Tech Trends 2012: Headphone Haven

THERE WERE countless headphone exhibitors at CES 2012: familiar names showing incremental upgrades to longstanding models, Chinese OEMs showcasing suspiciously familiar designs under house brands, upstart firms testing the waters with hybrid driver designs and innovative fit systems, automotive and furniture firms muscling their way into the latest hot retail category. The headphone bubble, surprisingly enough, shows no signs of bursting quite yet - in fact, it continues to produce exciting products.

The most interesting 'phones I saw came completely out of left field. Parrot's Phillipe Starck-designed ZIK wireless marries ergonomics, aesthetics, feature set (noise cancelation, capacitive control panel, accelerometer, and an accompanying app that does crossfeed) and sonics (well, so far as I could tell from the demo) in a highly appealing package. Pricing and availability are TBA, but a Parrot rep told me they'd come in below $500 - a figure not totally out of line for similarly well-appointed luxury cans. I'm very curious to see a production model (and to see if Parrot can do for luxury headphones what it has done for remote-controlled helicopters).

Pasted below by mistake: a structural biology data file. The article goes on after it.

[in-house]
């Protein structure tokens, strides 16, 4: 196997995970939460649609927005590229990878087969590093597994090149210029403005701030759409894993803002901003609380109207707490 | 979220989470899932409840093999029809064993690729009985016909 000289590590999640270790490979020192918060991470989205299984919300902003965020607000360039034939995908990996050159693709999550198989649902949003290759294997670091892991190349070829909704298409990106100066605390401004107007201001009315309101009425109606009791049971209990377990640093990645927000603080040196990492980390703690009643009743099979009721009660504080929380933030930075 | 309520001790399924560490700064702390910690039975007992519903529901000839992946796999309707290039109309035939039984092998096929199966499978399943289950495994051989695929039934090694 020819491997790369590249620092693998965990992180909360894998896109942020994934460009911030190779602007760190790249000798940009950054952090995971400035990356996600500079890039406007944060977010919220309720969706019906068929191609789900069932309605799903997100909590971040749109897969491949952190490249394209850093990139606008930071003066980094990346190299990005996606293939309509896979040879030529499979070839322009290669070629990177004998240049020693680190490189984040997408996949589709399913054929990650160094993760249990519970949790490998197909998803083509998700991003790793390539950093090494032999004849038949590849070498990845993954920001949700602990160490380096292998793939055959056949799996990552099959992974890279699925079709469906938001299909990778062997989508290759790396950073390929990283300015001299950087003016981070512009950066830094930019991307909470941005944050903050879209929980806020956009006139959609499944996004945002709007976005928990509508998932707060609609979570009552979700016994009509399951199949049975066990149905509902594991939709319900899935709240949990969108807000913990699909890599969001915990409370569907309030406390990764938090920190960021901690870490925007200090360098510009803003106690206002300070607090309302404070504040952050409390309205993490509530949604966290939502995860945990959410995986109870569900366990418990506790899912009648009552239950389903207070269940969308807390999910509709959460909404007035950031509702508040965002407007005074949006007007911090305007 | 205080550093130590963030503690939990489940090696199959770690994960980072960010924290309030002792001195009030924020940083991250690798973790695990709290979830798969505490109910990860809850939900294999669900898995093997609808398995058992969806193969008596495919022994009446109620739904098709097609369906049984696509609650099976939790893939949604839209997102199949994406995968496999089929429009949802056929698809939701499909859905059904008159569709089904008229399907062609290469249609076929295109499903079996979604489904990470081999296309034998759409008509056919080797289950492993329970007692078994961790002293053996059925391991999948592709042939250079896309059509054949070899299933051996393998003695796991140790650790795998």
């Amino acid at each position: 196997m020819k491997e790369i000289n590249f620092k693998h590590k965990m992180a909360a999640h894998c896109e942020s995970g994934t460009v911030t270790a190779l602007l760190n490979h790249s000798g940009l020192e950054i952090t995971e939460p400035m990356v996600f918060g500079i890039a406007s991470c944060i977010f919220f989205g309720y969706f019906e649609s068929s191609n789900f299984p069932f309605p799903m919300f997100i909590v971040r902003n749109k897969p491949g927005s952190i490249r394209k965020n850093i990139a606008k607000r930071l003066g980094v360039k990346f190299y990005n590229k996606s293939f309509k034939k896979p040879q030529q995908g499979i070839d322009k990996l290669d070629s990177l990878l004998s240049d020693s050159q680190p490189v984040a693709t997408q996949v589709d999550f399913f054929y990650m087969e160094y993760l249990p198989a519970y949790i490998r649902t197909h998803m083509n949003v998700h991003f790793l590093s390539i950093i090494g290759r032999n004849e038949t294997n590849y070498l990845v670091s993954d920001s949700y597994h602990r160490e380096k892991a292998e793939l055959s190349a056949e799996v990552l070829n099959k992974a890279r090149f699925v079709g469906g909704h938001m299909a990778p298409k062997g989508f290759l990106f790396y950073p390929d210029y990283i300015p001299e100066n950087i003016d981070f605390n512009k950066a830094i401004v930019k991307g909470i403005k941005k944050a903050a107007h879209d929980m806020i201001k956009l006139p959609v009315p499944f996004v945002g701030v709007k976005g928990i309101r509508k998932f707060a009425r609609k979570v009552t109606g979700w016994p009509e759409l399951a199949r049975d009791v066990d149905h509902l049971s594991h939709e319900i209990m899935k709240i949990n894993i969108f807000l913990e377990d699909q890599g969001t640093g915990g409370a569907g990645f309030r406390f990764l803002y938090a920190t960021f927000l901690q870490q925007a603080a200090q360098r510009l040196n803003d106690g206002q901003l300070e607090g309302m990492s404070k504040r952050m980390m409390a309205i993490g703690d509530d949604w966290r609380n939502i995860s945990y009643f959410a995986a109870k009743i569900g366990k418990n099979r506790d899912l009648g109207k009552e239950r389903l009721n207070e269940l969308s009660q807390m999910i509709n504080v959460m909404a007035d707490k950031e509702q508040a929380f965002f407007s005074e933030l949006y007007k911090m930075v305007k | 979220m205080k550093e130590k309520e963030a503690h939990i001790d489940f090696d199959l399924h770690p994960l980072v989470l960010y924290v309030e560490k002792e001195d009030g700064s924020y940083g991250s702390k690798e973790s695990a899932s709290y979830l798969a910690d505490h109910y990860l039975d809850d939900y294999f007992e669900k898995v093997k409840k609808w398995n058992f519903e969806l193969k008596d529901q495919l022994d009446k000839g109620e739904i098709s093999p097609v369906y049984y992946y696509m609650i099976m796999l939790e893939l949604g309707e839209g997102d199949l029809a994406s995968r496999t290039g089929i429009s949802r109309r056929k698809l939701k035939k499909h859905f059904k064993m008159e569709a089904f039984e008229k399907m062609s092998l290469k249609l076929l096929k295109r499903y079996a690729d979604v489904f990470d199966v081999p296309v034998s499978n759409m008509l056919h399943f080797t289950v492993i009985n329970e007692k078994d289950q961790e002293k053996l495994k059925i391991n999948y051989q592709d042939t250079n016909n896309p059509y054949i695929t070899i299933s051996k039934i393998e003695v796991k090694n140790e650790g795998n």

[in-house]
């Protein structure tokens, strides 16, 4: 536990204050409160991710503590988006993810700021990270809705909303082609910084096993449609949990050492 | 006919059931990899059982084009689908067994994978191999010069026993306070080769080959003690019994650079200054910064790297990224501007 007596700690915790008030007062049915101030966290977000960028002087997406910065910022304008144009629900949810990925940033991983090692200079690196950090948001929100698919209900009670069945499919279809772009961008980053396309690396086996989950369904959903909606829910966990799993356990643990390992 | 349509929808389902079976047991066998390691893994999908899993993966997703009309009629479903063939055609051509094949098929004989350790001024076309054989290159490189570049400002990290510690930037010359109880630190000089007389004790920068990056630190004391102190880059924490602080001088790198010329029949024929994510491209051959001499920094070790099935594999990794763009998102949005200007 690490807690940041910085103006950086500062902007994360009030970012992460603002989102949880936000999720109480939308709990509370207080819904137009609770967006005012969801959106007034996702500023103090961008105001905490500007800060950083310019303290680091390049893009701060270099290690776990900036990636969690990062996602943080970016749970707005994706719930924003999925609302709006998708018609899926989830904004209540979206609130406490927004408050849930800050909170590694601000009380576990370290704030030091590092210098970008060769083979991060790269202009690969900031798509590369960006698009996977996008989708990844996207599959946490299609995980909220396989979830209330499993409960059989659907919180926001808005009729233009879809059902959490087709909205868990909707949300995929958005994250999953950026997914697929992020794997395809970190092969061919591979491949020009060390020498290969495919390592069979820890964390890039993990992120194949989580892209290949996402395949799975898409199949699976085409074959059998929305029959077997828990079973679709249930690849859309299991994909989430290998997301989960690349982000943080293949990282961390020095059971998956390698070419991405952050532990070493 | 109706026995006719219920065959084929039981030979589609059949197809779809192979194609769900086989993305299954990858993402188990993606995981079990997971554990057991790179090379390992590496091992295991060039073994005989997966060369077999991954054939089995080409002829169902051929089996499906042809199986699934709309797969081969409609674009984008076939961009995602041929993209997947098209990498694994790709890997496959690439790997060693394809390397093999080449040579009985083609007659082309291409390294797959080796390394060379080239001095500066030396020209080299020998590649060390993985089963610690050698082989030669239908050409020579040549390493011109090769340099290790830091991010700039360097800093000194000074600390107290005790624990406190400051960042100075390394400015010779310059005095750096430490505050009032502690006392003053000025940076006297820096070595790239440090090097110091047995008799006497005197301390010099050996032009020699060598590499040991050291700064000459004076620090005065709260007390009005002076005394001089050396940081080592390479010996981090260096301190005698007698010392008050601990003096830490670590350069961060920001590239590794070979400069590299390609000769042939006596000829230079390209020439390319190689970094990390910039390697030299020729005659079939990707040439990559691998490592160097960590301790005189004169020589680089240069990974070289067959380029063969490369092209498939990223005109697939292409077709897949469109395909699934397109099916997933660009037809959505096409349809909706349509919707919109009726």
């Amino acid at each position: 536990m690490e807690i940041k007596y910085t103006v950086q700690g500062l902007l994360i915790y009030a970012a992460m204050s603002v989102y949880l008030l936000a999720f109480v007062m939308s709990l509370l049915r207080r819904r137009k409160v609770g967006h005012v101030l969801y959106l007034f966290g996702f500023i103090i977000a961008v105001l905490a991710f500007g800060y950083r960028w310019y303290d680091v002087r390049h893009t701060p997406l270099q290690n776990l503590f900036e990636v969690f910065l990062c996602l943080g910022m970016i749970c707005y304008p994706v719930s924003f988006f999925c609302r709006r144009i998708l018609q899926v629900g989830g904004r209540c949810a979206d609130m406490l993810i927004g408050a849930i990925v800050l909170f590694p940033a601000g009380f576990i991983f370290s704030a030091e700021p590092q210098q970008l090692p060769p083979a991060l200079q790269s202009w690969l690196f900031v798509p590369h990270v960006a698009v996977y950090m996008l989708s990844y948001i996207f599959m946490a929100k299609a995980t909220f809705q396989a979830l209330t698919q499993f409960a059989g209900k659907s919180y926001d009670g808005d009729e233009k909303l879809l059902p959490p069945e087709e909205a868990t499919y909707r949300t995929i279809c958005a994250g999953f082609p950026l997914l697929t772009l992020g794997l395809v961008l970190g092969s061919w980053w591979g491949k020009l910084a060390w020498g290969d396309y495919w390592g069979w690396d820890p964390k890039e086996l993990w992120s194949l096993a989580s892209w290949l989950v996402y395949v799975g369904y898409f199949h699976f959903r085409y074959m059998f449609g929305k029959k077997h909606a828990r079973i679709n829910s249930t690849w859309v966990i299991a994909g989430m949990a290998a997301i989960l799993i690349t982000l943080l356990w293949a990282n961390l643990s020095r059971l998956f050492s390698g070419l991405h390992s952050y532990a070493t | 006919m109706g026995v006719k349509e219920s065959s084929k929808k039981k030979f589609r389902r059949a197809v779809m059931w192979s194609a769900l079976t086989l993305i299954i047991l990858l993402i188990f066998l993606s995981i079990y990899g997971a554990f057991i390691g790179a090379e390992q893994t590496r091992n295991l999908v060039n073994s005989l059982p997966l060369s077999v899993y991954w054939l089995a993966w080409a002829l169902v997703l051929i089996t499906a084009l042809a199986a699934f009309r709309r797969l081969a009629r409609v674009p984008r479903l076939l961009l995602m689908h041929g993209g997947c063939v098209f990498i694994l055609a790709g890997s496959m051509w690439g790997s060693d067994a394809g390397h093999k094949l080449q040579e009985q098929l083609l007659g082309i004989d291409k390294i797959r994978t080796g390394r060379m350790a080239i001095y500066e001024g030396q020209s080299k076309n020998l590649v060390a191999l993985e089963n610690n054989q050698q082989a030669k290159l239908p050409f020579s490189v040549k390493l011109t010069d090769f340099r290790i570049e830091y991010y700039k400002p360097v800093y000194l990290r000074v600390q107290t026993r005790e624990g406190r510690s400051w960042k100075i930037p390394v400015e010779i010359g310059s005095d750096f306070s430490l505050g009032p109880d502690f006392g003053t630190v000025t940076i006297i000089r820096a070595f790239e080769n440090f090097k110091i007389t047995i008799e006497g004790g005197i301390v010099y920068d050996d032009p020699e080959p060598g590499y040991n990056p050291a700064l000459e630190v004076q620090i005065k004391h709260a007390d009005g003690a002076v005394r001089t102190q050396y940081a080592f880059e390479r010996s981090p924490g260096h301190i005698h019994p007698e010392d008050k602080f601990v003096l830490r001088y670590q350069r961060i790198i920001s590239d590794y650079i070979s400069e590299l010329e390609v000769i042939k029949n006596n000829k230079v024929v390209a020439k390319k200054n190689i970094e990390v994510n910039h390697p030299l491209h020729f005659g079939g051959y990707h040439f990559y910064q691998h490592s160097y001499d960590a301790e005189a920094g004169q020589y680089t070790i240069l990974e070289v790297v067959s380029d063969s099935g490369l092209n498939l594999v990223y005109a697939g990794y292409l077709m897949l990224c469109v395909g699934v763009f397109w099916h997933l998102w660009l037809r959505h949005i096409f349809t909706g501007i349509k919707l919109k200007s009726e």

Somewhat more predictably, a number of high-profile (and high-end) speaker and audio electronics manufacturers - Cardas, Velodyne, PSB, and Focal, to name a few - have newly entered the headphone fray. They joined the likes of Paradigm and Klipsch, who were showing expanded offerings in their headphone lines.

House of Marley showed its long-awaited TTR Destiny ($299), an impressive full-size noise canceler, as well as the redesigned and now far more comfortable Exodus, the winner of last year's S+V Celebrity Headphone Shootout. Given the changes, this is a definite recommendation at $149.

Mainstream market leader Beats was not in attendance, though talk of it's split with manufacturing partner Monster was the talk of the show. Monster, however, rose to the occasion solo with an entirely new celeb-inspired lineup. The most intriguing models were the Earth, Wind & Fire-endorsed Gratitude in-ears ($229), the Inspiration over-ear noise cancellers ($279), and the Diesel-designed VEKTR (price TBA).

At the high end of the headphone spectrum, Sennheiser's long-rumored HD700 finally made an appearance (alongside the impressive RS220 wireless 'phones and the portable Amperior, a spruced-up version of the esteemed HD25), and it proved to be a great-sounding combo of the sonic characteristics of the venerable HD650 and the unattainable HD800. At $999, it's still beyond the reach of most, but it's significantly cheaper than the 800, and sounded amazing during the time we got to spend with it. Dr. Fang Bian's HiFiMan line made a splash with the HE-400, a great-sounding audiophile-quality planar magnetic priced quite affordably at $399.

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